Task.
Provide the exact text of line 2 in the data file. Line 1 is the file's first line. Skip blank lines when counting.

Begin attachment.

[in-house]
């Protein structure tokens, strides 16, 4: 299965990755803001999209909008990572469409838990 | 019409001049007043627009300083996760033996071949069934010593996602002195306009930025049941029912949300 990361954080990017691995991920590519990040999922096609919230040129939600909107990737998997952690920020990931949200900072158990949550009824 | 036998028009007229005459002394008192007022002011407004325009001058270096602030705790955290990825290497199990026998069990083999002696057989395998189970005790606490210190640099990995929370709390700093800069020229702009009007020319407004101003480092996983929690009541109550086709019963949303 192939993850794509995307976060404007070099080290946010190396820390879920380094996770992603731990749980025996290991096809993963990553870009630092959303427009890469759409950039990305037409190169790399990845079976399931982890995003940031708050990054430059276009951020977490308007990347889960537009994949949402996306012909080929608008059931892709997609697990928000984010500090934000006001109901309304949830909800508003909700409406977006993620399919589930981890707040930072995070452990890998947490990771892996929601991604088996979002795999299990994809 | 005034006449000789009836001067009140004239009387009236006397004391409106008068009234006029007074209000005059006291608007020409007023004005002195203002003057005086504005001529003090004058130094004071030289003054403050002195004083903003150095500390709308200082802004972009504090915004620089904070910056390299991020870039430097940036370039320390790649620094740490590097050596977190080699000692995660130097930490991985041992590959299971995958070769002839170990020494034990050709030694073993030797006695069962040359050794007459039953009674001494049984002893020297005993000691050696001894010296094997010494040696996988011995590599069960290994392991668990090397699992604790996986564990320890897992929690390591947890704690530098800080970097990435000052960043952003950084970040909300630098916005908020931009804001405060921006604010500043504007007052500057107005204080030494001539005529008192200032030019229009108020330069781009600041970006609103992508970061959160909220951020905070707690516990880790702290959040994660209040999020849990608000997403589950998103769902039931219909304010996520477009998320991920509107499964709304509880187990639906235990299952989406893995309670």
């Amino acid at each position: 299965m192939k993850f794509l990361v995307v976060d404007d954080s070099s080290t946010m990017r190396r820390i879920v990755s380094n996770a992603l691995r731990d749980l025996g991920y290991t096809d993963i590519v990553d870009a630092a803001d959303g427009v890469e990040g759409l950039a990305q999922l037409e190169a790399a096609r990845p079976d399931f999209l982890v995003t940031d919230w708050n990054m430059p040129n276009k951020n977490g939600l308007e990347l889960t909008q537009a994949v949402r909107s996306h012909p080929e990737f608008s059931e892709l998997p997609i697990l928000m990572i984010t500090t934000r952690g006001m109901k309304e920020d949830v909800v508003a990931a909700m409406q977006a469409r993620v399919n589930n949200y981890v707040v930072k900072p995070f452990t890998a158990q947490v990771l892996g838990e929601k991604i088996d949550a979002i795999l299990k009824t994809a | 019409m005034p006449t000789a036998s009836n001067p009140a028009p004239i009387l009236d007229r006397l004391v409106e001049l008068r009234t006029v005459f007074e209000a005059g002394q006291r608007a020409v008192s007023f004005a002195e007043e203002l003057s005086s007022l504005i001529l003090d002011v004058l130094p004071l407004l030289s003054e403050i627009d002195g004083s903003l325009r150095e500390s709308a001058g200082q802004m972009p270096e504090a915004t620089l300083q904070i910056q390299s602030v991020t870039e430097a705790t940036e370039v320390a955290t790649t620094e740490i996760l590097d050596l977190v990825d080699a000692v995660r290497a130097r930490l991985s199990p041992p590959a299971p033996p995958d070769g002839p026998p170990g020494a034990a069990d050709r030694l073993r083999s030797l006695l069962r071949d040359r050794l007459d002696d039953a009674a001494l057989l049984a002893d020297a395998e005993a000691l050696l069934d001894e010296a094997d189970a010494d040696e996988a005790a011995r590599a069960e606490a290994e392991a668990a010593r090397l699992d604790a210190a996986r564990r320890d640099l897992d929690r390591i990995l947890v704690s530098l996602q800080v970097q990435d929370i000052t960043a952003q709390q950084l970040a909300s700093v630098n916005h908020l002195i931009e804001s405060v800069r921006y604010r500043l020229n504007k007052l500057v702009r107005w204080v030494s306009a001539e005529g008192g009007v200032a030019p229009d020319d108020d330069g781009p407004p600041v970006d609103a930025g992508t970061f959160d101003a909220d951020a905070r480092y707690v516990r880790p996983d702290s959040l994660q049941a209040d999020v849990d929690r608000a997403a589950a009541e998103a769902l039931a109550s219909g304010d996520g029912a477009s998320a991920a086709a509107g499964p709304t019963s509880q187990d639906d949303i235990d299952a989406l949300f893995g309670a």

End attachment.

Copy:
């Protein structure tokens, strides 16, 4: 299965990755803001999209909008990572469409838990 | 019409001049007043627009300083996760033996071949069934010593996602002195306009930025049941029912949300 990361954080990017691995991920590519990040999922096609919230040129939600909107990737998997952690920020990931949200900072158990949550009824 | 036998028009007229005459002394008192007022002011407004325009001058270096602030705790955290990825290497199990026998069990083999002696057989395998189970005790606490210190640099990995929370709390700093800069020229702009009007020319407004101003480092996983929690009541109550086709019963949303 192939993850794509995307976060404007070099080290946010190396820390879920380094996770992603731990749980025996290991096809993963990553870009630092959303427009890469759409950039990305037409190169790399990845079976399931982890995003940031708050990054430059276009951020977490308007990347889960537009994949949402996306012909080929608008059931892709997609697990928000984010500090934000006001109901309304949830909800508003909700409406977006993620399919589930981890707040930072995070452990890998947490990771892996929601991604088996979002795999299990994809 | 005034006449000789009836001067009140004239009387009236006397004391409106008068009234006029007074209000005059006291608007020409007023004005002195203002003057005086504005001529003090004058130094004071030289003054403050002195004083903003150095500390709308200082802004972009504090915004620089904070910056390299991020870039430097940036370039320390790649620094740490590097050596977190080699000692995660130097930490991985041992590959299971995958070769002839170990020494034990050709030694073993030797006695069962040359050794007459039953009674001494049984002893020297005993000691050696001894010296094997010494040696996988011995590599069960290994392991668990090397699992604790996986564990320890897992929690390591947890704690530098800080970097990435000052960043952003950084970040909300630098916005908020931009804001405060921006604010500043504007007052500057107005204080030494001539005529008192200032030019229009108020330069781009600041970006609103992508970061959160909220951020905070707690516990880790702290959040994660209040999020849990608000997403589950998103769902039931219909304010996520477009998320991920509107499964709304509880187990639906235990299952989406893995309670």